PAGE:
Jean and Rebecca Willard Professor of Classics
Professor of History
PhD Cambridge 1986
Office: Building 110, Room 115
Mondays 12:00-1:00, Wednesdays 1:00-2:00
Ian Morris is a historian and archaeologist, and his current research looks at the ancient Mediterranean in the context of larger questions about world history. His latest book, Why the West Rules—For Now: The Patterns of History, and What They Reveal about the Future (Farrar, Straus & Giroux 2010), compares eastern and western history since the end of the Ice Age and asks where the long-term trends will take us in the 21st century. It was named as a 2010 book of the year by The Economist, as one of 100 Notable Books of 2011 by the New York Times, and as one one the best reads for 2011 by Nature, and has won three international book awards.
His next book, The Measure of Civilization, should appear from Princeton University Press in late 2012, and he is now writing a new book called War! What is it Good For? (Farrar, Straus & Giroux 2013). When that is finished, he will work on a book tentatively titled The Ancient World: A New History (Princeton University Press), examining the period 10,000 BCE–600 CE across the entire globe.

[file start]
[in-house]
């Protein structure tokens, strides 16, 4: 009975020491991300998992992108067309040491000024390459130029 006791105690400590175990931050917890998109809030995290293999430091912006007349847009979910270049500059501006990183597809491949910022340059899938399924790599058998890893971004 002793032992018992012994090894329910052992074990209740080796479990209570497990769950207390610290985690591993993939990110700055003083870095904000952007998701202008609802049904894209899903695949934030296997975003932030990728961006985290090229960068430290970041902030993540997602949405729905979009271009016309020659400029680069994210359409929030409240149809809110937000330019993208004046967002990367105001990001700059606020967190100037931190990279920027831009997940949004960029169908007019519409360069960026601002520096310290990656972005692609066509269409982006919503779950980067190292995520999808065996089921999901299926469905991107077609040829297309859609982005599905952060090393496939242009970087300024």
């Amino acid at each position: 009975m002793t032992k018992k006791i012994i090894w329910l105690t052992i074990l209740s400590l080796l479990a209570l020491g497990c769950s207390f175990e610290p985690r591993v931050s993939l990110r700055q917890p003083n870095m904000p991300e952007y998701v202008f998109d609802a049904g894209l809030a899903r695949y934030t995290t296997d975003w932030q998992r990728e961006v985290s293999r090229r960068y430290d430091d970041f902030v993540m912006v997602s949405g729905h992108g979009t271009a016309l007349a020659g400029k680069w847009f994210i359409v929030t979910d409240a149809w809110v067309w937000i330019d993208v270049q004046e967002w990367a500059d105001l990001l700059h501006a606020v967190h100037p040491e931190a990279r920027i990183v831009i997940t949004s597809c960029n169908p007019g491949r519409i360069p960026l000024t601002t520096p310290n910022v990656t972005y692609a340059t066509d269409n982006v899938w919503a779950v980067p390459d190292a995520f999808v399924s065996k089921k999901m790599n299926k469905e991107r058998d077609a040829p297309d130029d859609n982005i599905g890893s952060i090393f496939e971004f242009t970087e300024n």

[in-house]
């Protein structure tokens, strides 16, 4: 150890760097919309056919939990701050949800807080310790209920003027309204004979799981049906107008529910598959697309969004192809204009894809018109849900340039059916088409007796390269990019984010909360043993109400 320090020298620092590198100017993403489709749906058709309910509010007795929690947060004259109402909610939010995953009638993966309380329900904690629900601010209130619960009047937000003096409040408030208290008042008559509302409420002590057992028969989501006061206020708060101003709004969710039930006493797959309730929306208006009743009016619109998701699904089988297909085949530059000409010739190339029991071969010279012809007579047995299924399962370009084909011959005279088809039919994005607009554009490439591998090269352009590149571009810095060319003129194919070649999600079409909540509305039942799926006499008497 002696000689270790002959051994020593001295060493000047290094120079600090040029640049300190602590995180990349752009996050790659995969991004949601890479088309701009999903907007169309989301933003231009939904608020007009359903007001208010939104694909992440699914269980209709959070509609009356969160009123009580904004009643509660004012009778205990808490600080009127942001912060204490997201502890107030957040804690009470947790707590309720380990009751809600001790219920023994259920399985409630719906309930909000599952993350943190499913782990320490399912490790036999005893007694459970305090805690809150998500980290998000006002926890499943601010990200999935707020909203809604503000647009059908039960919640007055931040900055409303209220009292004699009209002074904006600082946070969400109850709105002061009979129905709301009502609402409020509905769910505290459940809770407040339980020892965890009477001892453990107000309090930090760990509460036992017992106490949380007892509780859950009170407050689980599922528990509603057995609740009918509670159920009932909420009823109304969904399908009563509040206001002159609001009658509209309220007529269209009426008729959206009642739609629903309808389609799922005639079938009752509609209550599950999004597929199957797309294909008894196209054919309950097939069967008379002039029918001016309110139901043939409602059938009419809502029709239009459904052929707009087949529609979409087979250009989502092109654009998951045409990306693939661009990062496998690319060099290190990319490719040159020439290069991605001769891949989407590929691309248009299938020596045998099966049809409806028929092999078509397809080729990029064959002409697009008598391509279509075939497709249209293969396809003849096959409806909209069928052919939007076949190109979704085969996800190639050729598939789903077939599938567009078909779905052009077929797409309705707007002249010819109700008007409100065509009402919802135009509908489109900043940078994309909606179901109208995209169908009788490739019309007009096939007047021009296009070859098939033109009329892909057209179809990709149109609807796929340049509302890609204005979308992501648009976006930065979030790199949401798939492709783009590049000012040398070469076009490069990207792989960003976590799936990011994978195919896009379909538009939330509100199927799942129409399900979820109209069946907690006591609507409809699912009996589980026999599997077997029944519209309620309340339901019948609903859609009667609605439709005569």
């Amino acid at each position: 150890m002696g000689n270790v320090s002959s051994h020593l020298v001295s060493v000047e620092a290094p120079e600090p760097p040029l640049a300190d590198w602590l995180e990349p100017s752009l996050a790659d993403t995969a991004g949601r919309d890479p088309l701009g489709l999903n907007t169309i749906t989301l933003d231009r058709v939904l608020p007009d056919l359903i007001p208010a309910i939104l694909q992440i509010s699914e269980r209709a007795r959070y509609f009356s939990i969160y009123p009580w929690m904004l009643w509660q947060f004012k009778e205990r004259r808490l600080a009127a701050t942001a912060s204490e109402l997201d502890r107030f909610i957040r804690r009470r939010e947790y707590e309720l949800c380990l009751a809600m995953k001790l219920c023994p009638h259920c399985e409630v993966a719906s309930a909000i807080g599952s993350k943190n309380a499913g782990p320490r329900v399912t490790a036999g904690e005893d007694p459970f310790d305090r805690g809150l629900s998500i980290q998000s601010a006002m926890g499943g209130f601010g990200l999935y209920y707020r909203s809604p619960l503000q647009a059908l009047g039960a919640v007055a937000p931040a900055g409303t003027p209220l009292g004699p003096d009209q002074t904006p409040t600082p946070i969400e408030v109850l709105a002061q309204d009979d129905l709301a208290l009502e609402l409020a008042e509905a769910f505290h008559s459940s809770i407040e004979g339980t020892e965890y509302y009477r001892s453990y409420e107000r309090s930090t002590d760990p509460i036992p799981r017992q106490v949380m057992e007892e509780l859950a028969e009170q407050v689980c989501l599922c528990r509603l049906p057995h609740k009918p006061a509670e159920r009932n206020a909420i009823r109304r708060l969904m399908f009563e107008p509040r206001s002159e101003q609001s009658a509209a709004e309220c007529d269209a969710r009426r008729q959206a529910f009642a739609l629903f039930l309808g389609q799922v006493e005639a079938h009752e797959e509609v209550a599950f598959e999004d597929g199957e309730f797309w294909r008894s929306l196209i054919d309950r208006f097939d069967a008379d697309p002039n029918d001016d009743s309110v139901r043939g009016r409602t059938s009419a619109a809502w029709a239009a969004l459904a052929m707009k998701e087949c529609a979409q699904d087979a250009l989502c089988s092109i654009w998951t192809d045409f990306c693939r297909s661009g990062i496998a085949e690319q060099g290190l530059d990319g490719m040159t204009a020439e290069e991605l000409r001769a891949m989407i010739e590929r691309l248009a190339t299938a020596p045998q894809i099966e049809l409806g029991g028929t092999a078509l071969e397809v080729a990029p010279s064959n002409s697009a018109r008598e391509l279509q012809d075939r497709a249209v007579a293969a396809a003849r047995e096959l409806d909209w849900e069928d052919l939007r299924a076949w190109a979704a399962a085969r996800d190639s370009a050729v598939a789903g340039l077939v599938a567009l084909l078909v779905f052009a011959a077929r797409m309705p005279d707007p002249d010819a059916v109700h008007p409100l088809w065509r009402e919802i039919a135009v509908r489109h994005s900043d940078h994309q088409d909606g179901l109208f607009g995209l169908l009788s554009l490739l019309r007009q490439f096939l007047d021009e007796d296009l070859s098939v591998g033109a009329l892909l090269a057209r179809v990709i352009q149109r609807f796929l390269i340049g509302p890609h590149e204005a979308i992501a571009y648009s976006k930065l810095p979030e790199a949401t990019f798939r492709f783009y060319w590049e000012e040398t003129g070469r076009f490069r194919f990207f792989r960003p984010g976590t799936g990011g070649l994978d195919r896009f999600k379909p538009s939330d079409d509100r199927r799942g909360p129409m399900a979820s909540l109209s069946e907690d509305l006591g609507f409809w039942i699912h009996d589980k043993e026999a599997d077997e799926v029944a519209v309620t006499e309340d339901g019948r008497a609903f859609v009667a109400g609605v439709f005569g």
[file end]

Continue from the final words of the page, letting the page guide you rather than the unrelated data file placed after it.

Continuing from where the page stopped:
He has published ten previous books, including several collaborative projects with members of the Classics department, such as The Dynamics of Ancient Empires: State Power from Assyria to Byzantium (Oxford University Press 2009, co-edited with Walter Scheidel) and The Cambridge Economic History of the Greco-Roman World (Cambridge University Press 2007, co-edited with Walter Scheidel and Richard Saller), as well as the textbook The Greeks: History, Culture, and Society (with Barry Powell; Prentice-Hall, 2nd ed., 2009).
In other media, he has acted as historical advisor for the History Channel's twelve-part TV series Mankind: The Story of All of Us, which will air in Fall 2012, and is also advising the History Channel on a new series.
In 2008 he concluded a multi-year project directing the excavation of Monte Polizzo, a seventh- and sixth-century BC indigenous Sicilian town, examining cultural interaction, state formation, and economic growth.